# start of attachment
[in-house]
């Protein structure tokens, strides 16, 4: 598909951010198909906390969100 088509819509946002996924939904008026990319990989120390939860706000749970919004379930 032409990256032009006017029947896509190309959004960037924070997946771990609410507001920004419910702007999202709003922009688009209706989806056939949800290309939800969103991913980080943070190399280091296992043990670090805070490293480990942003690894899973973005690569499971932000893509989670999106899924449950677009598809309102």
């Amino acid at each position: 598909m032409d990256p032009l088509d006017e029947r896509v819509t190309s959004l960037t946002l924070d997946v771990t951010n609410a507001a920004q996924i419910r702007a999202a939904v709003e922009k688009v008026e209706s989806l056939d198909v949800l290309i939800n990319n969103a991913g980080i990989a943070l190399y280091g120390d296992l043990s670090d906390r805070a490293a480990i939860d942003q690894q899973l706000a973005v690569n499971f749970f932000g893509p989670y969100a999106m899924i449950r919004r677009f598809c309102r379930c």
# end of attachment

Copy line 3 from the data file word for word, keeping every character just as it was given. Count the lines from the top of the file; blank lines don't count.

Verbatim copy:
């Amino acid at each position: 598909m032409d990256p032009l088509d006017e029947r896509v819509t190309s959004l960037t946002l924070d997946v771990t951010n609410a507001a920004q996924i419910r702007a999202a939904v709003e922009k688009v008026e209706s989806l056939d198909v949800l290309i939800n990319n969103a991913g980080i990989a943070l190399y280091g120390d296992l043990s670090d906390r805070a490293a480990i939860d942003q690894q899973l706000a973005v690569n499971f749970f932000g893509p989670y969100a999106m899924i449950r919004r677009f598809c309102r379930c």